New wheelchair-accessible trail built near Seven Summits Trail

New wheelchair-accessible trail built near Seven Summits Trail
New wheelchair-accessible trail built near Seven Summits Trail
New wheelchair-accessible trail built near Seven Summits Trail

A wheelchair-accessible loop trail has been completed near the Seven Summits trailhead along Highway 3B.

The one-kilometre trail takes people through the forest and around Booty’s Cabin and a popular ski and snowboarding ramp.

Friends of the Rossland Range Society (FORR) member Rob Richardson worked with various contractors during the summers of 2019 and 2020 to complete the project.

FORR members first worked with Three Tree staff to clear trees and debris off the proposed route of the trail. After, Simms Contracting used their machinery to help transport and pack down over 280 yards of rock onto the trail to make it even and smooth.

Columbia Steel helped to design and build a collapsible ramp from the trail up to the cabin to make it accessible for everyone. The ramp will be stored underneath the cabin during the winter months.

Near the end of the project, Interior Signs placed signs around the trail to make it easily navigable.

Recreation Sites and Trails BC (RSTB) also donated a wheelchair-accessible outhouse for people along the middle of the trail.

“We’ve already installed wheelchair-accessible outhouses throughout the district and when we heard about what the society was doing, we wanted to help them out the best we could,” said RSTB spokesperson Travis Mitchell.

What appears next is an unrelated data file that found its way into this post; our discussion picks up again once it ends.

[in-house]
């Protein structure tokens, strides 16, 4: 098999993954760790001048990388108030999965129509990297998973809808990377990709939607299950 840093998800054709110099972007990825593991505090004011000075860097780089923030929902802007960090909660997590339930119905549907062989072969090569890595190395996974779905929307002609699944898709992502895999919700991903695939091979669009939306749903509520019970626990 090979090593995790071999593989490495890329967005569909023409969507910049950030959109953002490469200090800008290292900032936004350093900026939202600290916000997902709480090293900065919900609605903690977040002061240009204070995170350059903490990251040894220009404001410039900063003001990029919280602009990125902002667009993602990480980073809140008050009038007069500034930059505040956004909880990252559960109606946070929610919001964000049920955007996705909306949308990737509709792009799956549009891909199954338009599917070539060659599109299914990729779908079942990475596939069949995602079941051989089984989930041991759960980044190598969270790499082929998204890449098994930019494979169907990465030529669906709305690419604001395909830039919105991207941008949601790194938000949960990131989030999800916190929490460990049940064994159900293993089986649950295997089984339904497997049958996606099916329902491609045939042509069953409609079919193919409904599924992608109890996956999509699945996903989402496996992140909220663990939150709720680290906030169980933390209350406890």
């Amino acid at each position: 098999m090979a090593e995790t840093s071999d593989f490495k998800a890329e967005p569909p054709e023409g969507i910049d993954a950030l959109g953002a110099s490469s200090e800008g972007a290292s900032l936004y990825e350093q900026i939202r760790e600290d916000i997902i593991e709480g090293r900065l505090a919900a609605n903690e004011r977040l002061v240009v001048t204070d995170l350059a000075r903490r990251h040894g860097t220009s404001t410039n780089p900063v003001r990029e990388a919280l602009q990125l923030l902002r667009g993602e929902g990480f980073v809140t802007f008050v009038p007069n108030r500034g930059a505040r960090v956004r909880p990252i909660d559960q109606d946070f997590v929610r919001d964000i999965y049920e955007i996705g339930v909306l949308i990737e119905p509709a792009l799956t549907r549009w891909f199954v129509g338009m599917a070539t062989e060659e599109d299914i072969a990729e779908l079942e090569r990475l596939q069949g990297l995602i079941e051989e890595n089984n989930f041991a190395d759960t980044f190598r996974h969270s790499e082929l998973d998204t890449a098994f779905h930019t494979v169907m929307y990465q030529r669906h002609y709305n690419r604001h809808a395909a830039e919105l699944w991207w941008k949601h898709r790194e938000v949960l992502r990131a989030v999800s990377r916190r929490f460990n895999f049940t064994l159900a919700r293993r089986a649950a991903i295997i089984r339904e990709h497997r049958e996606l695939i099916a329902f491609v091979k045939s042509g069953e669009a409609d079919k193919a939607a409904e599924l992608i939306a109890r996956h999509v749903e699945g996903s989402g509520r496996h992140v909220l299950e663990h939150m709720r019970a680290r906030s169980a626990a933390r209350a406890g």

“This outhouse is quite a bit larger in size then a normal outhouse and there are bars in its interior to help people in wheelchairs.”

Kyle Hahn, a Rossland resident who lost his ability to walk following a motorcycle crash in 2018, said the new trail means everything to him.

“This trail gives me the ability to get out in the wilderness and enjoy everything that it has to offer,” said Hahn.

“This project also shows that people who don’t necessarily have mobility issues are putting in the effort to help people like me get outside for our physical and mental health.”

Hahn said the trail will be also be great for families with baby strollers and elderly people.

Hahn hopes this project will inspire people to build more wheelchair-accessible trails in the West Kootenay region in the future.

Of the total $65,000 projects costs, Area B of the Regional District Kootenay Boundary donated $35,000 and Columbia Basin Trust donated $25,000.

READ MORE: New Rossland Range shelter good for school kids


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